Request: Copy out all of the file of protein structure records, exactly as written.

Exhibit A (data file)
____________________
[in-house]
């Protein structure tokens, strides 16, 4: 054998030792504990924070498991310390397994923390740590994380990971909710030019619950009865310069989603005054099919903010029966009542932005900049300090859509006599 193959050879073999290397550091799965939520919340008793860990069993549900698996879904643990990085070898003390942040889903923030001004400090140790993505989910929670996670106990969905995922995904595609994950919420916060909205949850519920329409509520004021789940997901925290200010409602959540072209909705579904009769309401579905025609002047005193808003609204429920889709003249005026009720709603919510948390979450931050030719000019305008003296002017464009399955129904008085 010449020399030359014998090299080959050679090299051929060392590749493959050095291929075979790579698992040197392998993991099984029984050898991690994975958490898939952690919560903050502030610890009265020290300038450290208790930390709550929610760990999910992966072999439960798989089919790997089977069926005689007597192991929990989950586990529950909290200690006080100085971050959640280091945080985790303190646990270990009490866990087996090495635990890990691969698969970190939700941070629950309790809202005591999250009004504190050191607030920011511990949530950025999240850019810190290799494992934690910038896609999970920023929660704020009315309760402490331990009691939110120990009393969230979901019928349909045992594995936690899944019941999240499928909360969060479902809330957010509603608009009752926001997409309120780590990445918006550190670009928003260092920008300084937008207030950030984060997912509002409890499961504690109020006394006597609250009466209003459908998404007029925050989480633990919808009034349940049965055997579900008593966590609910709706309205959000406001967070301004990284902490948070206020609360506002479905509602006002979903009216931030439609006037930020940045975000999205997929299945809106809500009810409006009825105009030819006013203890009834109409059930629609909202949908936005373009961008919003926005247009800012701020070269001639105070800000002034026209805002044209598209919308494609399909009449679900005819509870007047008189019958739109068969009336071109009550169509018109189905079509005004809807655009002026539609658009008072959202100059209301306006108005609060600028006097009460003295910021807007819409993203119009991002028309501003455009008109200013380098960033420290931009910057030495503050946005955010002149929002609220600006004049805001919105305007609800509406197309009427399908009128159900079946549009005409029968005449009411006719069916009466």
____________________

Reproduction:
[in-house]
């Protein structure tokens, strides 16, 4: 054998030792504990924070498991310390397994923390740590994380990971909710030019619950009865310069989603005054099919903010029966009542932005900049300090859509006599 193959050879073999290397550091799965939520919340008793860990069993549900698996879904643990990085070898003390942040889903923030001004400090140790993505989910929670996670106990969905995922995904595609994950919420916060909205949850519920329409509520004021789940997901925290200010409602959540072209909705579904009769309401579905025609002047005193808003609204429920889709003249005026009720709603919510948390979450931050030719000019305008003296002017464009399955129904008085 010449020399030359014998090299080959050679090299051929060392590749493959050095291929075979790579698992040197392998993991099984029984050898991690994975958490898939952690919560903050502030610890009265020290300038450290208790930390709550929610760990999910992966072999439960798989089919790997089977069926005689007597192991929990989950586990529950909290200690006080100085971050959640280091945080985790303190646990270990009490866990087996090495635990890990691969698969970190939700941070629950309790809202005591999250009004504190050191607030920011511990949530950025999240850019810190290799494992934690910038896609999970920023929660704020009315309760402490331990009691939110120990009393969230979901019928349909045992594995936690899944019941999240499928909360969060479902809330957010509603608009009752926001997409309120780590990445918006550190670009928003260092920008300084937008207030950030984060997912509002409890499961504690109020006394006597609250009466209003459908998404007029925050989480633990919808009034349940049965055997579900008593966590609910709706309205959000406001967070301004990284902490948070206020609360506002479905509602006002979903009216931030439609006037930020940045975000999205997929299945809106809500009810409006009825105009030819006013203890009834109409059930629609909202949908936005373009961008919003926005247009800012701020070269001639105070800000002034026209805002044209598209919308494609399909009449679900005819509870007047008189019958739109068969009336071109009550169509018109189905079509005004809807655009002026539609658009008072959202100059209301306006108005609060600028006097009460003295910021807007819409993203119009991002028309501003455009008109200013380098960033420290931009910057030495503050946005955010002149929002609220600006004049805001919105305007609800509406197309009427399908009128159900079946549009005409029968005449009411006719069916009466």